While rapping, The Hustler strums the underside of his chin — heavy brush — and scans the sidewalk. The Saab is in the thick of it. Tall grey buildings loom overhead with reflective surfaces, while mice scurry across crosswalks, onto buses and into the false security of streetcar tracks.
Just as the Saab is about to zoom away, two legs emerge in the passenger window and The Hustler turns to address them.
The pair of legs contemplates the deal and then, after a moment, a matching set of arms reaches out and snatches the packages — which turn out to be video games, MLB: The Show. With the deal complete (bills in his bag), The Hustler sticks his head back in the window and motions for the Saab to giddy-up.
The El Mocambo Tavern. Up the stairs, through the hallway and around the corner. The lights are dimmed. A hundred or so die-hards dot the floor. Others flock to the bar at the back of the room; Vegetable-shaped lights drape overhead. It smells of salt.
The Soldier stands in the middle of the pack, head down, hidden below the brim of his Notes 59Fifty. He rocks gently from side-to-side, his mouth silently reciting rhymes. Every couple of minutes he switches spots, droning around the floor of the club, arms at his side, walking like the lady in Seinfeld whom Elaine makes fun of for not moving her arms when she walks
Eventually — probably very late — you see The Soldier take a sip of his water, having joined the rest of his crew stage-side; He is neither the tallest nor the shortest of the lot.
As Rich Kidd finishes up with his introductions, inviting fans to move to the front of the stage, The Soldier is seen mulling around in the shadows, waiting. The moment the beat drops — a combination of shrill horns and soulful wails — he explodes. He grabs the mic and goes.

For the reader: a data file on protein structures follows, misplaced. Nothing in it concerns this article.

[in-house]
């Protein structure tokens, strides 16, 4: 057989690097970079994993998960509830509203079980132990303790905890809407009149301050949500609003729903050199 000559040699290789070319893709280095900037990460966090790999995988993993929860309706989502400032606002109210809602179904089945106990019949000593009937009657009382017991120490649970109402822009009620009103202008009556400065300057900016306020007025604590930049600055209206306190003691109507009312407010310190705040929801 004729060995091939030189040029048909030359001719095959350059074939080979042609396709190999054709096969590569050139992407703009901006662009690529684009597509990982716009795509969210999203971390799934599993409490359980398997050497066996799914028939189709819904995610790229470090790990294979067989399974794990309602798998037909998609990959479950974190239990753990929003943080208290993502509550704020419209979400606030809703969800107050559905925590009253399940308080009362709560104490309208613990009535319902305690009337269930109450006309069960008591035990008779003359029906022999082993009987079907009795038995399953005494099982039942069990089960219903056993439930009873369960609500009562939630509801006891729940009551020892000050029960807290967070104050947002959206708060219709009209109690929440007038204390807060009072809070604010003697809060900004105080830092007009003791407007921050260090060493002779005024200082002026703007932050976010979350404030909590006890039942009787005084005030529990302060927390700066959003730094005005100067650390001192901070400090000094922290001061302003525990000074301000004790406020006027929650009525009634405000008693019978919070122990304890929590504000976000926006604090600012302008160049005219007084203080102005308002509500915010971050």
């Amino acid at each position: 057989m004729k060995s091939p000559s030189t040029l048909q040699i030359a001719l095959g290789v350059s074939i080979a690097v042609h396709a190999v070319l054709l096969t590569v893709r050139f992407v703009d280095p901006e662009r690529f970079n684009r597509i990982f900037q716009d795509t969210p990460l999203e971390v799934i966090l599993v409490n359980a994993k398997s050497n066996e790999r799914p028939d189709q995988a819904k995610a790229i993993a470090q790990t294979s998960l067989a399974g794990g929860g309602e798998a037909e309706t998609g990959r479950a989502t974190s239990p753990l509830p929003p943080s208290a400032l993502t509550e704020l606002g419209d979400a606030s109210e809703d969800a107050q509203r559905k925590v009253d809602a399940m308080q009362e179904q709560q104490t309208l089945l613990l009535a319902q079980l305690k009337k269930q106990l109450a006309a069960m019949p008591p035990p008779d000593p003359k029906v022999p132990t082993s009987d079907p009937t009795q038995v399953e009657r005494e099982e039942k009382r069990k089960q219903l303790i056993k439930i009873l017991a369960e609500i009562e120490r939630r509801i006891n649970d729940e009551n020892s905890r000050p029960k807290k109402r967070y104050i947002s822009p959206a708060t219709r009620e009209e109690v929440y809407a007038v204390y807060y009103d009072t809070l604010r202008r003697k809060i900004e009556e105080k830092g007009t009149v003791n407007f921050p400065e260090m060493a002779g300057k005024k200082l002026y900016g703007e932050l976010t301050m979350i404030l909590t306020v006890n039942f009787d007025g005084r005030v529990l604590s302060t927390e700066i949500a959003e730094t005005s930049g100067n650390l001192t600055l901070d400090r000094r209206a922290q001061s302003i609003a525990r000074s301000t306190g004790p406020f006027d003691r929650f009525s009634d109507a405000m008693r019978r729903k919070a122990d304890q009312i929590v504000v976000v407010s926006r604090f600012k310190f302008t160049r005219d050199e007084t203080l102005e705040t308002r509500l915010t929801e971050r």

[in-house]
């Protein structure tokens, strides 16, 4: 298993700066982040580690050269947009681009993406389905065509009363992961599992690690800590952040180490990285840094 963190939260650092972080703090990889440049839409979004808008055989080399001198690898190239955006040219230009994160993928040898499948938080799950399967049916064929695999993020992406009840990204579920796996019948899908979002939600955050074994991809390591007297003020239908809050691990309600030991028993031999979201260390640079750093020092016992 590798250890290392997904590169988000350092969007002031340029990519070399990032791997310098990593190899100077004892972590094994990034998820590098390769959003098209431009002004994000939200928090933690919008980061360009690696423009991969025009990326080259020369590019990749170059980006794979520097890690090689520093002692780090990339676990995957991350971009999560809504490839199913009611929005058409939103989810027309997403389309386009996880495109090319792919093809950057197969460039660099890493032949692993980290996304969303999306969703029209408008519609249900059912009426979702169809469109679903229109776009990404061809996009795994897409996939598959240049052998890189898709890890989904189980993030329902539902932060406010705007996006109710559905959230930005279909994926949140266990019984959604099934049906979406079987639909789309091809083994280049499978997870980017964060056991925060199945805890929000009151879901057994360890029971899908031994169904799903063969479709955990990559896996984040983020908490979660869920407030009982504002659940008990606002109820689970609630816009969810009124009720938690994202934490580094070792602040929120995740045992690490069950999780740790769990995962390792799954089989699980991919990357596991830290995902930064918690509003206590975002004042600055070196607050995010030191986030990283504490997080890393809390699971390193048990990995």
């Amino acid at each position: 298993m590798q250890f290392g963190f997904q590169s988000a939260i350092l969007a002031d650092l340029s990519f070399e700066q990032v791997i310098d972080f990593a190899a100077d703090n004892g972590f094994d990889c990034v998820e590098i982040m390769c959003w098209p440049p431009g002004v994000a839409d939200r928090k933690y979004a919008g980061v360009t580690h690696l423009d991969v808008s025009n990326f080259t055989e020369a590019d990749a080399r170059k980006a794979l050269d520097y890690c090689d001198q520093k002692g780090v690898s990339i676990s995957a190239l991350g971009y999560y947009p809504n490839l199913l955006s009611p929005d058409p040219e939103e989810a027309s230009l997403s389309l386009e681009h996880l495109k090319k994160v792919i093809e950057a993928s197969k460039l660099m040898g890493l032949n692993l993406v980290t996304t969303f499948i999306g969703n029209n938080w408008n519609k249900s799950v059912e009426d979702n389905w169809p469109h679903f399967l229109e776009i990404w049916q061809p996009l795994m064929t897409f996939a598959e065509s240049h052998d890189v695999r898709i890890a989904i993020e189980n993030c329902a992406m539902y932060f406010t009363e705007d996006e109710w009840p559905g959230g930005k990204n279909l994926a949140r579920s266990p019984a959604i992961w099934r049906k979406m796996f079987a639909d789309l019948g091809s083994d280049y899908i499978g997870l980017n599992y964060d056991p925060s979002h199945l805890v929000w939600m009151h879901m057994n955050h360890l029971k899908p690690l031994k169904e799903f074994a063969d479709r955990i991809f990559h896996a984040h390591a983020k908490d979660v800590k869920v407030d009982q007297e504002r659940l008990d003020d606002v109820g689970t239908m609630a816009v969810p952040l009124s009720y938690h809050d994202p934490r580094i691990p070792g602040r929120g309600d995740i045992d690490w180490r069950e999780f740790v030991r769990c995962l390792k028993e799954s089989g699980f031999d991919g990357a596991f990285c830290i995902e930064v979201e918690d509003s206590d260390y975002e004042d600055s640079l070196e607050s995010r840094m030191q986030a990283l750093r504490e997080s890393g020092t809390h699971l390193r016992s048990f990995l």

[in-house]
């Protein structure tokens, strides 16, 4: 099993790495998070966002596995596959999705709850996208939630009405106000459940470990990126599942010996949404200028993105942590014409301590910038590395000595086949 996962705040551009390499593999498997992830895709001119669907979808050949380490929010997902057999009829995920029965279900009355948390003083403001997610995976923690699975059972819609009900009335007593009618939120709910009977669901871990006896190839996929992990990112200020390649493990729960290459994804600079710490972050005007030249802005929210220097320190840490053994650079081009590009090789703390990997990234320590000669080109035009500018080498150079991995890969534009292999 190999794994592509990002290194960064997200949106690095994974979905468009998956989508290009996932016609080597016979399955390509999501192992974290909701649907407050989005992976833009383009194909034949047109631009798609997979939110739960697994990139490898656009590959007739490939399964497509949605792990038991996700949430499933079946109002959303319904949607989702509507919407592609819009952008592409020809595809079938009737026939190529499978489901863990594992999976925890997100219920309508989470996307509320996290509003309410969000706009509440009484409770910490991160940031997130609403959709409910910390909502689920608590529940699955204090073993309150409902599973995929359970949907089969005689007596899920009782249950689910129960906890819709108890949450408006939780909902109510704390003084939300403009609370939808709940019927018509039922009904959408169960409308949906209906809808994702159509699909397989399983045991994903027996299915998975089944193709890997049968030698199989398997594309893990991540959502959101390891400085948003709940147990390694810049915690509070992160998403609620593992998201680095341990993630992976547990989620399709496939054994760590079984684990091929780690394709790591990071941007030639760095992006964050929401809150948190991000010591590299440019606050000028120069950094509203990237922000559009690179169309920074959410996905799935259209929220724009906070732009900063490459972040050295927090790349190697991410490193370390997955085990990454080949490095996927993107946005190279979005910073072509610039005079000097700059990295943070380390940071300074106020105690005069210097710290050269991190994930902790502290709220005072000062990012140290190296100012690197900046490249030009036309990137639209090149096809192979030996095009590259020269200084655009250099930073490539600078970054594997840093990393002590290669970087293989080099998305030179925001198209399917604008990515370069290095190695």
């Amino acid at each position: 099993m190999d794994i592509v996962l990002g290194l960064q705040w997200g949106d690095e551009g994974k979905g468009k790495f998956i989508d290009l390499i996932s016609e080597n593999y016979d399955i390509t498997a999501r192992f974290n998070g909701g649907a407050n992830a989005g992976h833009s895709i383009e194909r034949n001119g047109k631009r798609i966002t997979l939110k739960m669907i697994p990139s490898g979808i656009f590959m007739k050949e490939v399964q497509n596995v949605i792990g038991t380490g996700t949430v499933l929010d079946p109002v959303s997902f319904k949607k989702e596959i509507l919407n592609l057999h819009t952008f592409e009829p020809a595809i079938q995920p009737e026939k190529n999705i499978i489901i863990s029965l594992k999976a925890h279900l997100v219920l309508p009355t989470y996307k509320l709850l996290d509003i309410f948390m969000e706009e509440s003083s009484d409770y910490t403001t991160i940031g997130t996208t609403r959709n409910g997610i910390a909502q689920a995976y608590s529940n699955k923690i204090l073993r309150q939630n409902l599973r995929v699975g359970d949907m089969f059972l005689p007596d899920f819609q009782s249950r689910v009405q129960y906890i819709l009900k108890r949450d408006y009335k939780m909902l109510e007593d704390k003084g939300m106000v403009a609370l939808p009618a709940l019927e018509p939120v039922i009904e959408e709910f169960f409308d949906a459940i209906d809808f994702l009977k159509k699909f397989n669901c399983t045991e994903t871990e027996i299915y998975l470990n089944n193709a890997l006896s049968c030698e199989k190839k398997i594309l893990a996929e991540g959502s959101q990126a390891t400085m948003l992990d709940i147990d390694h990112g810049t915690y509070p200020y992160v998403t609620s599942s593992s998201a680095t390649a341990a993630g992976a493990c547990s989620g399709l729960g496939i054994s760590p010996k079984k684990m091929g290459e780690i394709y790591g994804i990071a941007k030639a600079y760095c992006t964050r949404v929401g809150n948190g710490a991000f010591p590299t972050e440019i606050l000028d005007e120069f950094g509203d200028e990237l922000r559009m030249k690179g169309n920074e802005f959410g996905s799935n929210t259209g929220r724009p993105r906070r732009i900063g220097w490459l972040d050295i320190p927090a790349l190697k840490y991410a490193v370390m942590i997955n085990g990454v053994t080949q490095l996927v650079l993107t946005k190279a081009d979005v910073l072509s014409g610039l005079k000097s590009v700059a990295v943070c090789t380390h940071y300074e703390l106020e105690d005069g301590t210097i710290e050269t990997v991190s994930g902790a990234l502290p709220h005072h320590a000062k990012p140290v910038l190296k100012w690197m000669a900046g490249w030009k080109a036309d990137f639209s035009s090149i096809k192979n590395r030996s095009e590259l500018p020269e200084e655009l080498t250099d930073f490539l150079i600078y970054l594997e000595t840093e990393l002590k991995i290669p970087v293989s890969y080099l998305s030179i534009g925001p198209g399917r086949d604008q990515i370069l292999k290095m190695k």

The Buick mini-van rockets down Bathurst, en route from the Rogers Cup Tennis Tournament. The late summer sun falls over the horizon, just as the Italian driver, Anna, ramps over the crest of a hill — approaching St. Clair West.
“So you say you make music, like shows? CDs?” Anna asks The Politician in the backseat, removing her eyes from the road.
“Well,” begins The Politician — appearing perfectly at ease with the TTC bus bearing down on the van — as Anna swerves into oncoming traffic.
“It’s a tricky situation. Because a couple years ago we signed to a German label called BBE. A very good, reputable label. At the time we were pumped that we would be able to press copies of the album, maybe do some vinyl, have our records in the stores. But then this was also around the time when everything transitioned to the internet. You know, fans were no longer buying physical copies in the stores, and everything went digital. So we ended up releasing the album, which was called A Shot in the Dark, completely online — which was good — but at the same time not as nice as the deal we had hoped for. So I guess you could say we dropped our debut during a peculiar kind of transition period, when the old-style of selling records was just about extinct, and the new style of pushing records online wasn’t quite as established as it is now. We weren’t as competent maneuvering around the net back then either. But now we are. We’re looking forward to dropping our sophomore album in the next little while. We know what to expect this time around, we’re prepared, and we’re fortunate enough to be working with some great people.”
The Politician rattles all this off in the time it takes Anna to pull the van back into the appropriate lane. “Hmm,” she says, considering the story. “My son does music too. He’s a DJ. He likes trance music.”
“That’s good,” says The Politician. “There’s always a market for that. Whatever makes the ladies dance, right?”
Anna chuckles, blushing at the thought of her son and night club floozies. She changes the subject, “Did I tell you the story about when I drove Rafael Nadal?”
THE BIG BROTHER